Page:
Watch out, starwhales. There’s a new weapon for the interstellar inhabitants that you threaten with your planet-smashing gigaflippers, put to the test as we speak. This small-scale version may only be good at removing dangerous orbital debris, but it will eventually pierce your hypercarbon skins and irredeemable sun hearts.
However, it would be irresponsible of me to speculate beyond what is possible today with technology, so a summary of the current capabilities of the harpoon suffices.
The space harpoon is part of the RemoveDEBRIS project, a multi-organization European effort to create and test methods to reduce space debris. There are thousands of little pieces of who knows what clogs our orbital neighborhood, ranging from microscopic to potentially catastrophic.
There are as many ways to remove these rogue items as there are sizes and shapes of space junk; it may be enough to use a laser to sharpen a small part towards orbital decay, but larger items require more practical solutions. And apparently all nautical in origin: RemoveDEBRIS has a net, a sail and a harpoon. There is no cannon?
You can see how all three elements are meant to operate here:
The harpoon is intended for larger targets, for example, full-size satellites that have malfunctioned and are drifting away from orbit. A simple mass driver could pull them towards Earth, but capturing them and controlling their descent is a more controlled technique.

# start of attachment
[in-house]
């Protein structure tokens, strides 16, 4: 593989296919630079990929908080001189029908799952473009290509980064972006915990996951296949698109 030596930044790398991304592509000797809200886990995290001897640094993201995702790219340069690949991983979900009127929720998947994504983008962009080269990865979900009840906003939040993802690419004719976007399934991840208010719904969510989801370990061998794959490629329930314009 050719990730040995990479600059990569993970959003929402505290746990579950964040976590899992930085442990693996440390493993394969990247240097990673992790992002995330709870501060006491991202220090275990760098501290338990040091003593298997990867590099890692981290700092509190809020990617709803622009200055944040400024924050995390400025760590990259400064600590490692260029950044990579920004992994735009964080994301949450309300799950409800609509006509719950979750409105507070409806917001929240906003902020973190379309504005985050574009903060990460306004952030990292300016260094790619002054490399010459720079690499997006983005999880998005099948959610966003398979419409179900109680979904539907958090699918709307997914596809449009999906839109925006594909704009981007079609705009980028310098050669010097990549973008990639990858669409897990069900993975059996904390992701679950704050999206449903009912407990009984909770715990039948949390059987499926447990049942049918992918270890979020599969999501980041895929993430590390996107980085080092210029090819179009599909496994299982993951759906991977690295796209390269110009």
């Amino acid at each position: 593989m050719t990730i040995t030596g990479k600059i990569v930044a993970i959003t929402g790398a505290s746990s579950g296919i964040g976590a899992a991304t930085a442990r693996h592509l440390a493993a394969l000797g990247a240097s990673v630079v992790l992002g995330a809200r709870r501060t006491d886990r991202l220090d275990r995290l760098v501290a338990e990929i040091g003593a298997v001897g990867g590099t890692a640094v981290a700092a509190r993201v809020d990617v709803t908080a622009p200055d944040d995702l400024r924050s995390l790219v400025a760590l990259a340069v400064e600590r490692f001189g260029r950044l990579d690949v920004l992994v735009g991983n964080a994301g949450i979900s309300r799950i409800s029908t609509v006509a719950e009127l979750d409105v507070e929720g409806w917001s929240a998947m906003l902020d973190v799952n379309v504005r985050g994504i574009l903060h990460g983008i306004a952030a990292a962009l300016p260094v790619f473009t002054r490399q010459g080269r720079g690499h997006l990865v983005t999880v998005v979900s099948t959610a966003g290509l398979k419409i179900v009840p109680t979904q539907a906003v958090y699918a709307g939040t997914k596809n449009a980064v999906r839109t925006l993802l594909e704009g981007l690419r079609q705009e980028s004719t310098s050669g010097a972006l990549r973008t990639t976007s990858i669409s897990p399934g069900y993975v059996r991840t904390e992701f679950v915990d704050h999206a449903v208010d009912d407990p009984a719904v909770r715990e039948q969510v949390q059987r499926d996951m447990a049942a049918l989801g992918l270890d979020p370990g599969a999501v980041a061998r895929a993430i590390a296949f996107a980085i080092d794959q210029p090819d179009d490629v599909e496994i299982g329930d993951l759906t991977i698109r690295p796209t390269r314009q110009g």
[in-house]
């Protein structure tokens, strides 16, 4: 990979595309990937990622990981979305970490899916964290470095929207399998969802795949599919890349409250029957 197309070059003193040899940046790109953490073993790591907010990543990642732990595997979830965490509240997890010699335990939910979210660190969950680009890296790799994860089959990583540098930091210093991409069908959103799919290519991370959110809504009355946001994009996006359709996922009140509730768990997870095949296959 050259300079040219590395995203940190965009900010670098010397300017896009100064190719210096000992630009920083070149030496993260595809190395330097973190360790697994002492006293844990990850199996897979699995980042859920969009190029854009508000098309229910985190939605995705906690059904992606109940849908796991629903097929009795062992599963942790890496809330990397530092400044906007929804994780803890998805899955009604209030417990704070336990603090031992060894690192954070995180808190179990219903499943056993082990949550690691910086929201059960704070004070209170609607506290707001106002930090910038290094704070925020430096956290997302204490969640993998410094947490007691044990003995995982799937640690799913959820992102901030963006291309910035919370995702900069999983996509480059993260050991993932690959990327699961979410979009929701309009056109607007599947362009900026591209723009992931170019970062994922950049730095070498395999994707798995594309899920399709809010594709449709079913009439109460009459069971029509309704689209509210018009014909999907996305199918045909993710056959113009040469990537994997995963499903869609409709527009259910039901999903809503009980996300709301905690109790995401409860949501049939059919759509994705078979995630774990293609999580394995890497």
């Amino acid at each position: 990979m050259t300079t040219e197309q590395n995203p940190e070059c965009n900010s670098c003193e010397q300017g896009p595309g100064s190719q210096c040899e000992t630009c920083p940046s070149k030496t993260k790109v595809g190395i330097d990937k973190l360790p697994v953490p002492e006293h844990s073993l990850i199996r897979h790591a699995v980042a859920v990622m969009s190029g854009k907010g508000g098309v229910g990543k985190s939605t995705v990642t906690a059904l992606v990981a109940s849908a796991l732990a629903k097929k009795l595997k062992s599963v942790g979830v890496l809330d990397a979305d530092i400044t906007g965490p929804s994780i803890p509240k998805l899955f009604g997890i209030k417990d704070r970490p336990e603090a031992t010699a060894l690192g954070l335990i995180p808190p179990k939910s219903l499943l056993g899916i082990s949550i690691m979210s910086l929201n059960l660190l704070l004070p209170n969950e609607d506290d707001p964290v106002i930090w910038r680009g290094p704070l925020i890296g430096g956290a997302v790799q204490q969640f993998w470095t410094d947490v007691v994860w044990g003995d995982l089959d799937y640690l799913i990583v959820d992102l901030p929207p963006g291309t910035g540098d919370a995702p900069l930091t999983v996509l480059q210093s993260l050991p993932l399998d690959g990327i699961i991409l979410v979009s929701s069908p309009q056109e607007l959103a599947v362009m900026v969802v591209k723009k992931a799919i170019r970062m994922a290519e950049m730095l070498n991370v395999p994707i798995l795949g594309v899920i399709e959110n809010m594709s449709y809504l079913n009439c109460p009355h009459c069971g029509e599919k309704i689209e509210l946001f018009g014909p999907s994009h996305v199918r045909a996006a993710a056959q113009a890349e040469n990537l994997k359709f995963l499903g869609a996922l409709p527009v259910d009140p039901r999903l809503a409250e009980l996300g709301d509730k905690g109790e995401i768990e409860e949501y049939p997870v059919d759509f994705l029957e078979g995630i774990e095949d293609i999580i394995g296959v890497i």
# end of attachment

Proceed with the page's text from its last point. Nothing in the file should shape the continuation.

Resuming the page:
While a common harpoon would simply be thrown by the likes of Queequeg or Dagoo, in space it’s a bit different. Unfortunately, it is not practical to hire a harpooner for EVA missions. So everything has to be automated. Fortunately, the organization is also testing machine vision systems that can identify and track targets. From there, it’s just a matter of shooting the harpoon at it and tying it down, which is what the satellite demonstrated today.
This little Airbus-designed item is much like a toggling harpoon, which has a piece that flips over once it passes through the target. It’s obviously a single-use device, but it’s not particularly large and several could be deployed in different intercept orbits at once. Once rolled up, a trailing sail (seen in the video above) could be implemented to speed up re-entry. All of this could be done with little or no propellant, greatly simplifying operation.
Obviously, it is not yet a threat to the star stars. But we will get there. We will have good monsters one day.